• The Financial District


A Japanese disaster relief team said Friday it has confirmed there has been no damage from oil spilled from a grounded Japanese freighter off Mauritius on corals and mangroves in wetland sites recognized by the Ramsar Convention.

Kyodo News reported that the seven-member team, including five environment experts, has been conducting on-site environmental probes since Aug. 21 at spots including those in two wetlands of international importance -- Blue Bay Marine Park and Pointe D'Esny.

"No entry of oil has been confirmed in mangroves, and no oil coating on their roots has been observed either (in the wetlands)," said Noriaki Sakaguchi, a deputy team leader and an ecosystem conservation expert at the Japan International Cooperation Agency, said in an online briefing.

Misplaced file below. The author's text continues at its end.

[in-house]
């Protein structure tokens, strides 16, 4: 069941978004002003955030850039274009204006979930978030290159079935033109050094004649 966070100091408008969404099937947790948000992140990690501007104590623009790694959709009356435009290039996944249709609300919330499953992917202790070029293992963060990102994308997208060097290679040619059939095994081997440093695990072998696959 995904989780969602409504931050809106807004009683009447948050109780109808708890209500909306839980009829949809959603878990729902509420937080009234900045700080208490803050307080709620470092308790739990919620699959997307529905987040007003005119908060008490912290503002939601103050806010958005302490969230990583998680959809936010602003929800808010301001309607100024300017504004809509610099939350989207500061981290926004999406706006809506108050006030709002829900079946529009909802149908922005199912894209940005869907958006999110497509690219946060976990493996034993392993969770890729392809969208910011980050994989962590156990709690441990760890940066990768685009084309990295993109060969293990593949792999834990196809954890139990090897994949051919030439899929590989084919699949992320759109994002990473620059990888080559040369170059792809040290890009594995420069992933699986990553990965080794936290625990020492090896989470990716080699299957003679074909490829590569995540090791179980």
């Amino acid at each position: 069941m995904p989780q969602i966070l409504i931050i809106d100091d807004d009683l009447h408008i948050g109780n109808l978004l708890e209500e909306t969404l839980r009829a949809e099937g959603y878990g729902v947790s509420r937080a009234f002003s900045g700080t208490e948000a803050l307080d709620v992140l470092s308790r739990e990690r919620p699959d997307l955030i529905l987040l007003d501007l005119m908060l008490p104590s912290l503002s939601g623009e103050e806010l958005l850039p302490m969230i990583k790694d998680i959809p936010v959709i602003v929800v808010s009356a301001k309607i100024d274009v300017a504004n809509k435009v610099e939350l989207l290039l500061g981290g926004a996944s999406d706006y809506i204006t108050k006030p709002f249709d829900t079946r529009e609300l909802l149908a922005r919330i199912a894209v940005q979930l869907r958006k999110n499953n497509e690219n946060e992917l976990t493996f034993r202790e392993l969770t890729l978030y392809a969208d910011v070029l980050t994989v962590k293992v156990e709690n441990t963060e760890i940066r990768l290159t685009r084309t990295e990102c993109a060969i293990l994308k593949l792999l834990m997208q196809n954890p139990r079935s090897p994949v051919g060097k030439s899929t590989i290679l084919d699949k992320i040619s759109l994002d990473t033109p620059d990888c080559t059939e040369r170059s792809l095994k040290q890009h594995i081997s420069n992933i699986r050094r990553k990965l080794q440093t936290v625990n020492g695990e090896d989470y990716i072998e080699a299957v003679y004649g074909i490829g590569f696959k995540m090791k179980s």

"(Blue Bay corals) are healthy as they have not been affected by oil pollution or cloudy water," he said.

The second batch of the Japanese relief team visually inspected corals in 17 spots and mangroves in 11 spots near the accident site.

Along with corals, mangroves are considered a crucial part of the ecosystem because they serve as nurturing grounds for young marine creatures, as well as buffer zones for cyclone waves and tsunami, according to the experts.

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